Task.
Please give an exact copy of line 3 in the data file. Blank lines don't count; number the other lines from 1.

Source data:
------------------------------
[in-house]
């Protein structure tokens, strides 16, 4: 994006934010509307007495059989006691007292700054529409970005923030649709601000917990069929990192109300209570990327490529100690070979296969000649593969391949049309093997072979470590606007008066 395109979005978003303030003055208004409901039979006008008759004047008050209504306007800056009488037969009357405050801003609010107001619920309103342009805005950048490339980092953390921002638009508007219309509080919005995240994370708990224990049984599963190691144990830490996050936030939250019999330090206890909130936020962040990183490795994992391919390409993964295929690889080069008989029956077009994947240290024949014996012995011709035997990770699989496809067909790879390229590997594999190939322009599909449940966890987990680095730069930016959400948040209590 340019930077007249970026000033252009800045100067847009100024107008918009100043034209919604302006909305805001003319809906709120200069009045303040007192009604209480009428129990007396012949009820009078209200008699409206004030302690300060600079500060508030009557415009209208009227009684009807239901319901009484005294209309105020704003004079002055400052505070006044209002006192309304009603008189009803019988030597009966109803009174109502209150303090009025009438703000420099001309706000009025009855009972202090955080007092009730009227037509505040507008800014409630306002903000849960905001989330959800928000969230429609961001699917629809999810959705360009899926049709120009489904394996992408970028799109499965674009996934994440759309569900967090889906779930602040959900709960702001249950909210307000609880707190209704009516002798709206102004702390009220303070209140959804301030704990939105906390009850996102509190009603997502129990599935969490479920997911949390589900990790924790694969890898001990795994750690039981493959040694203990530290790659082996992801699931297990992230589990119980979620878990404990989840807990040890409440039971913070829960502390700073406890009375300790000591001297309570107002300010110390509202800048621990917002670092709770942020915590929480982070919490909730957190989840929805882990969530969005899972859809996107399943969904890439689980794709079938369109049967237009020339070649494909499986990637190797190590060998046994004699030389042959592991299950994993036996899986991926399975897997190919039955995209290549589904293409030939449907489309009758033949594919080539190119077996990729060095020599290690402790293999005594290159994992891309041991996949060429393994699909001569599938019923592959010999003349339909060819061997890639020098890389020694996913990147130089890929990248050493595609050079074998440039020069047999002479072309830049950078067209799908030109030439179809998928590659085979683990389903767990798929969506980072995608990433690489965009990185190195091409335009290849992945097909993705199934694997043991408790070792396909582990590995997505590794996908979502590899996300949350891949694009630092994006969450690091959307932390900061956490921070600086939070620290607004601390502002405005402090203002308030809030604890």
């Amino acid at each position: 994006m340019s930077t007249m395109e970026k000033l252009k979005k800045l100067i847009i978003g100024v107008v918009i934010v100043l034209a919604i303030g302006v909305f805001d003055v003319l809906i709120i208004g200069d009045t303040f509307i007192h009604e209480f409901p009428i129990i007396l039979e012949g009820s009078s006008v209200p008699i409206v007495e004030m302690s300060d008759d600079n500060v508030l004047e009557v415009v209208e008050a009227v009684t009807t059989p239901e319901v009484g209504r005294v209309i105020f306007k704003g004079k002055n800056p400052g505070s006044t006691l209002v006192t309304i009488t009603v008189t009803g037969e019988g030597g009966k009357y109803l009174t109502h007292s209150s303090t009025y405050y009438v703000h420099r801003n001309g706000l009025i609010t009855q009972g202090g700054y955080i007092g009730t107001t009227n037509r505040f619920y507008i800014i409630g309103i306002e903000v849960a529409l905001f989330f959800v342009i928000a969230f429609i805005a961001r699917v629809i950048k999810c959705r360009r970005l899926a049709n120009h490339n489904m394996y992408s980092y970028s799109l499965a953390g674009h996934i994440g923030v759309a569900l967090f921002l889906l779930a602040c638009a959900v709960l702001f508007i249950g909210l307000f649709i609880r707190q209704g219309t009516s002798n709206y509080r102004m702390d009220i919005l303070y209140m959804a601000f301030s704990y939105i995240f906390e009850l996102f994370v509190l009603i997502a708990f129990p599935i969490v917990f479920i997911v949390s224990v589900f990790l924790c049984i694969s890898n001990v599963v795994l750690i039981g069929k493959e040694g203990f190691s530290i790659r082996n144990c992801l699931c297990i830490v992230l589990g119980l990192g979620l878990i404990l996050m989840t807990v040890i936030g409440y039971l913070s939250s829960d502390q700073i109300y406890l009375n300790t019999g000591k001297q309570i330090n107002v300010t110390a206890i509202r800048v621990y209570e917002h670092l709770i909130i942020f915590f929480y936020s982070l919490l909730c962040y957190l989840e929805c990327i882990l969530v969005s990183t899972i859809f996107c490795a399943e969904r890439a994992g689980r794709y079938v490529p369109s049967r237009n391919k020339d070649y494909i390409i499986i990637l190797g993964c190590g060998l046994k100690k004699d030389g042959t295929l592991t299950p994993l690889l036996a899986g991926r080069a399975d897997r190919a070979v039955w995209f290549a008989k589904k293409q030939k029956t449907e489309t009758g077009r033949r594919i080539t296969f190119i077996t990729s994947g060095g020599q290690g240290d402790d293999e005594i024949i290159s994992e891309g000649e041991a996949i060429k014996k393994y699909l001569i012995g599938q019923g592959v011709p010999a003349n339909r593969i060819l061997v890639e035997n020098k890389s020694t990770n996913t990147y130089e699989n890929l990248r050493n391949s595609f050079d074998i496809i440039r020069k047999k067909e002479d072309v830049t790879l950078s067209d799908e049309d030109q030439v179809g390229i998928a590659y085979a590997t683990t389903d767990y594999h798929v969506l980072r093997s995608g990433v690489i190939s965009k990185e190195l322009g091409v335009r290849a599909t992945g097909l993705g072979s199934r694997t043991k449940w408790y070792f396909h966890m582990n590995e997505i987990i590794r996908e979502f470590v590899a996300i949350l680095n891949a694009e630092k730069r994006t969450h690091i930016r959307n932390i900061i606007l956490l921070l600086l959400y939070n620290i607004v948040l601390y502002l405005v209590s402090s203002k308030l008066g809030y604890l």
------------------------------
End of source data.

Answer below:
């Amino acid at each position: 994006m340019s930077t007249m395109e970026k000033l252009k979005k800045l100067i847009i978003g100024v107008v918009i934010v100043l034209a919604i303030g302006v909305f805001d003055v003319l809906i709120i208004g200069d009045t303040f509307i007192h009604e209480f409901p009428i129990i007396l039979e012949g009820s009078s006008v209200p008699i409206v007495e004030m302690s300060d008759d600079n500060v508030l004047e009557v415009v209208e008050a009227v009684t009807t059989p239901e319901v009484g209504r005294v209309i105020f306007k704003g004079k002055n800056p400052g505070s006044t006691l209002v006192t309304i009488t009603v008189t009803g037969e019988g030597g009966k009357y109803l009174t109502h007292s209150s303090t009025y405050y009438v703000h420099r801003n001309g706000l009025i609010t009855q009972g202090g700054y955080i007092g009730t107001t009227n037509r505040f619920y507008i800014i409630g309103i306002e903000v849960a529409l905001f989330f959800v342009i928000a969230f429609i805005a961001r699917v629809i950048k999810c959705r360009r970005l899926a049709n120009h490339n489904m394996y992408s980092y970028s799109l499965a953390g674009h996934i994440g923030v759309a569900l967090f921002l889906l779930a602040c638009a959900v709960l702001f508007i249950g909210l307000f649709i609880r707190q209704g219309t009516s002798n709206y509080r102004m702390d009220i919005l303070y209140m959804a601000f301030s704990y939105i995240f906390e009850l996102f994370v509190l009603i997502a708990f129990p599935i969490v917990f479920i997911v949390s224990v589900f990790l924790c049984i694969s890898n001990v599963v795994l750690i039981g069929k493959e040694g203990f190691s530290i790659r082996n144990c992801l699931c297990i830490v992230l589990g119980l990192g979620l878990i404990l996050m989840t807990v040890i936030g409440y039971l913070s939250s829960d502390q700073i109300y406890l009375n300790t019999g000591k001297q309570i330090n107002v300010t110390a206890i509202r800048v621990y209570e917002h670092l709770i909130i942020f915590f929480y936020s982070l919490l909730c962040y957190l989840e929805c990327i882990l969530v969005s990183t899972i859809f996107c490795a399943e969904r890439a994992g689980r794709y079938v490529p369109s049967r237009n391919k020339d070649y494909i390409i499986i990637l190797g993964c190590g060998l046994k100690k004699d030389g042959t295929l592991t299950p994993l690889l036996a899986g991926r080069a399975d897997r190919a070979v039955w995209f290549a008989k589904k293409q030939k029956t449907e489309t009758g077009r033949r594919i080539t296969f190119i077996t990729s994947g060095g020599q290690g240290d402790d293999e005594i024949i290159s994992e891309g000649e041991a996949i060429k014996k393994y699909l001569i012995g599938q019923g592959v011709p010999a003349n339909r593969i060819l061997v890639e035997n020098k890389s020694t990770n996913t990147y130089e699989n890929l990248r050493n391949s595609f050079d074998i496809i440039r020069k047999k067909e002479d072309v830049t790879l950078s067209d799908e049309d030109q030439v179809g390229i998928a590659y085979a590997t683990t389903d767990y594999h798929v969506l980072r093997s995608g990433v690489i190939s965009k990185e190195l322009g091409v335009r290849a599909t992945g097909l993705g072979s199934r694997t043991k449940w408790y070792f396909h966890m582990n590995e997505i987990i590794r996908e979502f470590v590899a996300i949350l680095n891949a694009e630092k730069r994006t969450h690091i930016r959307n932390i900061i606007l956490l921070l600086l959400y939070n620290i607004v948040l601390y502002l405005v209590s402090s203002k308030l008066g809030y604890l």